And now the best part of Peiser’s testimony. Peiser reveals that EU subsidies for renewable energy have led — via the iron law of unintended consequences – to subsidies for coal- and gas-generation.

[click to continue…]

Post image for Supreme Court to Review EPA’s Mercury (Utility MACT) Rule — We Told You So!

In what the Wall Street Journal calls a “setback for the Obama administration,” the Supreme Court today announced it will review a challenge by more than 20 states and industry groups to EPA’s Clean Air Mercury Air Toxics Standards (MATS) Rule, also known as the Utility MACT (Maximum Achievable Control Technology) Rule.

Petitioners argue that the Clean Air Act (CAA) required EPA to take implementation costs into account when deciding whether MACT regulation of hazardous air pollutant (HAP) emissions from power plants is “appropriate and necessary.” EPA did not do so.

By EPA’s own estimate, the MATS Rule will cost utilities $9.6 billion in 2016. Yet the HAP reductions that are the Rule’s ostensible purpose would yield only $0.5 million to $6 million in health benefits in the same year, even making outlandish assumptions in the rule’s favor.

My colleague William Yeatman predicted, back in April, that D.C. Circuit Court of Appeals Judge Brett Kavanaugh’s powerful dissent in White Stallion Energy Center LLC et al. v. EPA et al. would persuade the Supreme Court to review the decision. Here’s the nub of the commentary I posted at the time:

Perhaps more importantly, §112 [of the Clean Air Act] tasks EPA to determine whether MACT regulation of HAPs is “appropriate and necessary” only for “electric steam generating units.” For all other major sources of HAP emissions, EPA has no discretion and is simply required to promulgate MACT regulations. The statute thus seems to contemplate that, in the special case of coal power plants, MACT regulation may not be appropriate even if the associated HAP emissions pose public health hazards. In other words, a less stringent form of Clean Air Act regulation (such as new source performance standards) or state-level regulation might be “appropriate.”

Yeatman opines that Kavanaugh’s dissent may persuade the Supreme Court to review the case. If so, the Court might rule that EPA is allowed or even required to consider costs when determining what is “appropriate” when regulating HAP emissions from power plants. That, in turn, could set the stage for litigation on whether the MATS Rule is too costly to be “appropriate” within the meaning of the statute.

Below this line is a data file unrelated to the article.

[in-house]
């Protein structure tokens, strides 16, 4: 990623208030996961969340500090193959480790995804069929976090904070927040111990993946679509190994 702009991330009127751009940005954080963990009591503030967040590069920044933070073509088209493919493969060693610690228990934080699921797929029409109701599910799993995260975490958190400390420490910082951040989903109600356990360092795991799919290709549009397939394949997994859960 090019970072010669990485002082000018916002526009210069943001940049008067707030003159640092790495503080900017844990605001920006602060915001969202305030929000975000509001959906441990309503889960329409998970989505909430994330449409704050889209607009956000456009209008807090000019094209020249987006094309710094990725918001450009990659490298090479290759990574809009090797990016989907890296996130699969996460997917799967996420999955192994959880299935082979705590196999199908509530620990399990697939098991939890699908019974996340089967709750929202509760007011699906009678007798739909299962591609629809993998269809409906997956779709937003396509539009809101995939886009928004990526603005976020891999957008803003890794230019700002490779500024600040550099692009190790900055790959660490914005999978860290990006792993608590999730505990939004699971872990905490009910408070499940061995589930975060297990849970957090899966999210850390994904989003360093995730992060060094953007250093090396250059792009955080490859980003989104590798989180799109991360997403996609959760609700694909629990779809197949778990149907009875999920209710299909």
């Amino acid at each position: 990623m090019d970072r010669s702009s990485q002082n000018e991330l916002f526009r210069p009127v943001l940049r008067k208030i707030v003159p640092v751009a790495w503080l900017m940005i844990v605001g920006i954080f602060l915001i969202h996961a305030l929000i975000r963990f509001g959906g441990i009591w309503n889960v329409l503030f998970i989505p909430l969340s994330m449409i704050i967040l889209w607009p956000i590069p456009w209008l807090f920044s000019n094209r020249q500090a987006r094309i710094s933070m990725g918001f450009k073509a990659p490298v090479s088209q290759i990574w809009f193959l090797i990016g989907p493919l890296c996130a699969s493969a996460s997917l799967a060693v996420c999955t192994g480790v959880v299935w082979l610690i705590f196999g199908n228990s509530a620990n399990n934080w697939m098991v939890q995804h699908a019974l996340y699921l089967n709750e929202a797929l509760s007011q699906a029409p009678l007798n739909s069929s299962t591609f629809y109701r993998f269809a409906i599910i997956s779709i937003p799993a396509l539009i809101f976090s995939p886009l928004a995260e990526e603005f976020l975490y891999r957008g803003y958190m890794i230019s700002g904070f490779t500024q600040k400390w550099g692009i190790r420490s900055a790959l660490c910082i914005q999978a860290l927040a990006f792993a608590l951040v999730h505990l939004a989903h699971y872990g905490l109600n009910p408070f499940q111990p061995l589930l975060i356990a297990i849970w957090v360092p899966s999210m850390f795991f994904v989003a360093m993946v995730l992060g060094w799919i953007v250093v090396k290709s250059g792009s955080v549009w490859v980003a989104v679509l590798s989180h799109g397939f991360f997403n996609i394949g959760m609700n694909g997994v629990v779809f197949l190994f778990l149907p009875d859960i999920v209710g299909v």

Post image for U.S.-China Climate Deal: Who Snookered Whom?

In the recent U.S-China climate deal, who snookered whom? Let’s first review what happened and place it in historical context.

Two weeks ago, President Obama and Chinese President Xi Jinping announced a Joint Agreement on Climate and Clean Energy Cooperation designed to “inject momentum into the global climate negotiations on the road to reaching a successful new climate agreement next year in Paris.”

In the past, China had rejected U.S. and EU proposals to adopt legally-binding emission limitations, and demanded that industrialized nations make deep emission cuts and pony up billions of dollars (as much as 1.5% of their combined GDP annually) to help developing countries adapt to climate change.

Without formally repudiating those negotiating positions, Xi pledged that China’s carbon dioxide (CO2) emissions would peak by 2030, and he did not condition that commitment on U.S. financial assistance to developing countries. (Although Xi likely knew that, three days later, at the Nov. 14 G-20 Summit in Australia, Obama would pledge $3 billion in climate assistance for poor countries.)